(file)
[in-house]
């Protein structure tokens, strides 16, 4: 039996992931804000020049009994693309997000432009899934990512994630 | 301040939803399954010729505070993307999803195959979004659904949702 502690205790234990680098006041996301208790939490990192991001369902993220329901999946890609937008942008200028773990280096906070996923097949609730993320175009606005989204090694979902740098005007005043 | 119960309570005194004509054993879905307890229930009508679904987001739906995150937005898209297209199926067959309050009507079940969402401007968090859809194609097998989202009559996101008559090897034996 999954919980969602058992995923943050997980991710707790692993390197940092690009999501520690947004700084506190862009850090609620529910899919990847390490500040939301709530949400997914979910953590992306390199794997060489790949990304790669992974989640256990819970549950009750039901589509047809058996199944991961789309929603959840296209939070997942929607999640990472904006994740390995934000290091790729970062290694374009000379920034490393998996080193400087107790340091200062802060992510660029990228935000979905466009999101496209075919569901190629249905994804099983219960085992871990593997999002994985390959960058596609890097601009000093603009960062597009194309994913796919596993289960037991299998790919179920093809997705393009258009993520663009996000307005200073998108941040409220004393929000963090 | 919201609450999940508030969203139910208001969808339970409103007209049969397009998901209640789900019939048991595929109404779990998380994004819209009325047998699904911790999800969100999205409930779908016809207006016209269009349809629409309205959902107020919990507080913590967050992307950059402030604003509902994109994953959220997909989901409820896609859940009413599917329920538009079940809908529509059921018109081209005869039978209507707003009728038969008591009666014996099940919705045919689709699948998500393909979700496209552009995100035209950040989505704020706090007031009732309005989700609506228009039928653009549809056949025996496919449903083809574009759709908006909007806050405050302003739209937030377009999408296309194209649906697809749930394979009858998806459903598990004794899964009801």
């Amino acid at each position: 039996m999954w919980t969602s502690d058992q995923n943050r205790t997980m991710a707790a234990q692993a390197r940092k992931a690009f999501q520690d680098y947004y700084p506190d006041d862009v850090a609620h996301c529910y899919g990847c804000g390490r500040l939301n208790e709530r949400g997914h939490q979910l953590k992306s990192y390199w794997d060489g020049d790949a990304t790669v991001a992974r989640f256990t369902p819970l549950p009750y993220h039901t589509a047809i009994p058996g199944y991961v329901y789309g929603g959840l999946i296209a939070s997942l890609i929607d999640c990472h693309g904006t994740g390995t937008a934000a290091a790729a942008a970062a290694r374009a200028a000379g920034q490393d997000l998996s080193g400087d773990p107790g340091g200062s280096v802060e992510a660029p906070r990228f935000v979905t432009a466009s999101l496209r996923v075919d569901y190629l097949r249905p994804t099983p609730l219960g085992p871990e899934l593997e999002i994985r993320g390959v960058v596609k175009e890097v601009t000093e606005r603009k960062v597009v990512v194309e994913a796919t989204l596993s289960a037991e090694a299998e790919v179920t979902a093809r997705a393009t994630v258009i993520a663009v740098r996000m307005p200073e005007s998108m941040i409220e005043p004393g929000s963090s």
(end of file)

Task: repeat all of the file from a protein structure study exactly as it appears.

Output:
[in-house]
């Protein structure tokens, strides 16, 4: 039996992931804000020049009994693309997000432009899934990512994630 | 301040939803399954010729505070993307999803195959979004659904949702 502690205790234990680098006041996301208790939490990192991001369902993220329901999946890609937008942008200028773990280096906070996923097949609730993320175009606005989204090694979902740098005007005043 | 119960309570005194004509054993879905307890229930009508679904987001739906995150937005898209297209199926067959309050009507079940969402401007968090859809194609097998989202009559996101008559090897034996 999954919980969602058992995923943050997980991710707790692993390197940092690009999501520690947004700084506190862009850090609620529910899919990847390490500040939301709530949400997914979910953590992306390199794997060489790949990304790669992974989640256990819970549950009750039901589509047809058996199944991961789309929603959840296209939070997942929607999640990472904006994740390995934000290091790729970062290694374009000379920034490393998996080193400087107790340091200062802060992510660029990228935000979905466009999101496209075919569901190629249905994804099983219960085992871990593997999002994985390959960058596609890097601009000093603009960062597009194309994913796919596993289960037991299998790919179920093809997705393009258009993520663009996000307005200073998108941040409220004393929000963090 | 919201609450999940508030969203139910208001969808339970409103007209049969397009998901209640789900019939048991595929109404779990998380994004819209009325047998699904911790999800969100999205409930779908016809207006016209269009349809629409309205959902107020919990507080913590967050992307950059402030604003509902994109994953959220997909989901409820896609859940009413599917329920538009079940809908529509059921018109081209005869039978209507707003009728038969008591009666014996099940919705045919689709699948998500393909979700496209552009995100035209950040989505704020706090007031009732309005989700609506228009039928653009549809056949025996496919449903083809574009759709908006909007806050405050302003739209937030377009999408296309194209649906697809749930394979009858998806459903598990004794899964009801």
């Amino acid at each position: 039996m999954w919980t969602s502690d058992q995923n943050r205790t997980m991710a707790a234990q692993a390197r940092k992931a690009f999501q520690d680098y947004y700084p506190d006041d862009v850090a609620h996301c529910y899919g990847c804000g390490r500040l939301n208790e709530r949400g997914h939490q979910l953590k992306s990192y390199w794997d060489g020049d790949a990304t790669v991001a992974r989640f256990t369902p819970l549950p009750y993220h039901t589509a047809i009994p058996g199944y991961v329901y789309g929603g959840l999946i296209a939070s997942l890609i929607d999640c990472h693309g904006t994740g390995t937008a934000a290091a790729a942008a970062a290694r374009a200028a000379g920034q490393d997000l998996s080193g400087d773990p107790g340091g200062s280096v802060e992510a660029p906070r990228f935000v979905t432009a466009s999101l496209r996923v075919d569901y190629l097949r249905p994804t099983p609730l219960g085992p871990e899934l593997e999002i994985r993320g390959v960058v596609k175009e890097v601009t000093e606005r603009k960062v597009v990512v194309e994913a796919t989204l596993s289960a037991e090694a299998e790919v179920t979902a093809r997705a393009t994630v258009i993520a663009v740098r996000m307005p200073e005007s998108m941040i409220e005043p004393g929000s963090s």